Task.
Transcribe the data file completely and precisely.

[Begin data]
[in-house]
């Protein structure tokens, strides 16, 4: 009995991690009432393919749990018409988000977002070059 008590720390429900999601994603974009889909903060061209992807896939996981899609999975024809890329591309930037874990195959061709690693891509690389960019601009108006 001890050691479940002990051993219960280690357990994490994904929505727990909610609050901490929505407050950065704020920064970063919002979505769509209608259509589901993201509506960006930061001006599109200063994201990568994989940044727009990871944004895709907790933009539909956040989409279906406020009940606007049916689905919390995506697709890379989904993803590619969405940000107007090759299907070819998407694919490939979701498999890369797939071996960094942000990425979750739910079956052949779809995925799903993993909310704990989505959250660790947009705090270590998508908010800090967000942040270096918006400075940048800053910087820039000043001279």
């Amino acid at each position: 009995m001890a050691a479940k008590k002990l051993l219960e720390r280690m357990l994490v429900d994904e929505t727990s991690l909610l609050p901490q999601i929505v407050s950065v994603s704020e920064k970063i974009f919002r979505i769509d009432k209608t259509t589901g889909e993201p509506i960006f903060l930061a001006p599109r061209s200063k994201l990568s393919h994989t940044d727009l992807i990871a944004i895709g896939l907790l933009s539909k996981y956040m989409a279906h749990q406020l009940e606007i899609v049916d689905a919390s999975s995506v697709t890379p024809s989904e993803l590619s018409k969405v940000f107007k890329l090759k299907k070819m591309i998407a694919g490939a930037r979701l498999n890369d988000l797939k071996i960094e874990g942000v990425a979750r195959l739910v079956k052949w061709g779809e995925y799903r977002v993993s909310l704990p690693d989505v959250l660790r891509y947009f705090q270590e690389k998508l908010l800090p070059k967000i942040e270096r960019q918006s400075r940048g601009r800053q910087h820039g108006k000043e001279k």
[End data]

[in-house]
């Protein structure tokens, strides 16, 4: 009995991690009432393919749990018409988000977002070059 008590720390429900999601994603974009889909903060061209992807896939996981899609999975024809890329591309930037874990195959061709690693891509690389960019601009108006 001890050691479940002990051993219960280690357990994490994904929505727990909610609050901490929505407050950065704020920064970063919002979505769509209608259509589901993201509506960006930061001006599109200063994201990568994989940044727009990871944004895709907790933009539909956040989409279906406020009940606007049916689905919390995506697709890379989904993803590619969405940000107007090759299907070819998407694919490939979701498999890369797939071996960094942000990425979750739910079956052949779809995925799903993993909310704990989505959250660790947009705090270590998508908010800090967000942040270096918006400075940048800053910087820039000043001279």
């Amino acid at each position: 009995m001890a050691a479940k008590k002990l051993l219960e720390r280690m357990l994490v429900d994904e929505t727990s991690l909610l609050p901490q999601i929505v407050s950065v994603s704020e920064k970063i974009f919002r979505i769509d009432k209608t259509t589901g889909e993201p509506i960006f903060l930061a001006p599109r061209s200063k994201l990568s393919h994989t940044d727009l992807i990871a944004i895709g896939l907790l933009s539909k996981y956040m989409a279906h749990q406020l009940e606007i899609v049916d689905a919390s999975s995506v697709t890379p024809s989904e993803l590619s018409k969405v940000f107007k890329l090759k299907k070819m591309i998407a694919g490939a930037r979701l498999n890369d988000l797939k071996i960094e874990g942000v990425a979750r195959l739910v079956k052949w061709g779809e995925y799903r977002v993993s909310l704990p690693d989505v959250l660790r891509y947009f705090q270590e690389k998508l908010l800090p070059k967000i942040e270096r960019q918006s400075r940048g601009r800053q910087h820039g108006k000043e001279k």